Micro Focus is urging customers to adopt a new method of testing for Year 2000 compliance, although many of its customers are well into projects using an older approach it now dismisses as of limited use.
The Cobol specialist, which has experienced a rebirth in its fortunes on the back of the demand for Y2K tools, yesterday launched a range of testing kits that support the ?windowing? method, which has been hailed by analysts as the most effective way of protecting against the time bomb for companies that have yet to begin projects.
Windowing requires companies to identify code that will 'break' by putting in mandates that leave the two digits in place, but adds logic to differentiate between centuries - so the system assumes '95' means 1995, but'01' means 2001.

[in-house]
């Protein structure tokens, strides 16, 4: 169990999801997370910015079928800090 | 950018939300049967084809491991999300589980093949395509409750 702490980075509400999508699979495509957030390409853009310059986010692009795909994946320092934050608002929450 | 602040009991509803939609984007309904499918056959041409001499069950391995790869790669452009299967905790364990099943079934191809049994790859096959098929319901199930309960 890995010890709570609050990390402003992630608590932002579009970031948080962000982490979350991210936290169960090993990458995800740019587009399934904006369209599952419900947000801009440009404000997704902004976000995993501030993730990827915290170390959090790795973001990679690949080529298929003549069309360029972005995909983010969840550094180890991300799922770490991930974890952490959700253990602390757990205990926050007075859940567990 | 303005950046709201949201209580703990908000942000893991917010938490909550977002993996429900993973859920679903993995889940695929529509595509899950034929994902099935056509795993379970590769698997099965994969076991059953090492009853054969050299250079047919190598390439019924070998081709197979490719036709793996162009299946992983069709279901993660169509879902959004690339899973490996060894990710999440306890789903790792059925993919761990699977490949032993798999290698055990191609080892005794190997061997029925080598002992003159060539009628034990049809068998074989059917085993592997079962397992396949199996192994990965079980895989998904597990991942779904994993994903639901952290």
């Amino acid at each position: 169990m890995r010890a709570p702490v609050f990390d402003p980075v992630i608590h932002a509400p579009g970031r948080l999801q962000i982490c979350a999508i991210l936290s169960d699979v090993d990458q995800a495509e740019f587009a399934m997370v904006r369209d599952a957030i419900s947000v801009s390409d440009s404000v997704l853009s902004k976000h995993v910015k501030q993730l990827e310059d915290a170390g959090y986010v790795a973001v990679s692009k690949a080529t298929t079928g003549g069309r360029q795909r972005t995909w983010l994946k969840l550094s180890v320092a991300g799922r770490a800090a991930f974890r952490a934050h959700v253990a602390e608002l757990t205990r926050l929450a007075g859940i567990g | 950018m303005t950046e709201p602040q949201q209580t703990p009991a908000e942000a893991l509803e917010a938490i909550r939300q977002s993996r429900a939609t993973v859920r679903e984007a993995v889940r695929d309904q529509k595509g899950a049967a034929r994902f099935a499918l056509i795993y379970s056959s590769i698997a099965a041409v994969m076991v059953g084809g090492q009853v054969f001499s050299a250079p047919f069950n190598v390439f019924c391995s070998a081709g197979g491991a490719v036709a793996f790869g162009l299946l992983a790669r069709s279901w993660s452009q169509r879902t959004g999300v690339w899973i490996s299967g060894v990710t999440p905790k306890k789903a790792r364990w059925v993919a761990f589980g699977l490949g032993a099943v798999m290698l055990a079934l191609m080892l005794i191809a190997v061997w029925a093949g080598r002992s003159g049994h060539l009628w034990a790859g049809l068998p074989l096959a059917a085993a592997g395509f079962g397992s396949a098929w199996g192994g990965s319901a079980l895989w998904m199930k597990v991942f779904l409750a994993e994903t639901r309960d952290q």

Called Soft Factory/2000, the suite is designed to enable one person to identify and modify 400,000 lines of code per week, and halve the time for testing the applications. The company also claims it is 20 per cent more accurate than pattern matching - the method employed by many tools on the market, including some of its own.
Pattern matching, as used in data expansion - a method that was introduced amid fanfare two years ago but has since lost favour with Year 2000 conversion experts - picks up instances of when the word 'date' appears as a signal to expect a coded numerical date. However, this method could miss out some instances, suggests Micro Focus.
According to Peter Katz, general manager of Micro Focus? Year 2000 business, pattern matching could still be useful, but for less than one per cent of applications.
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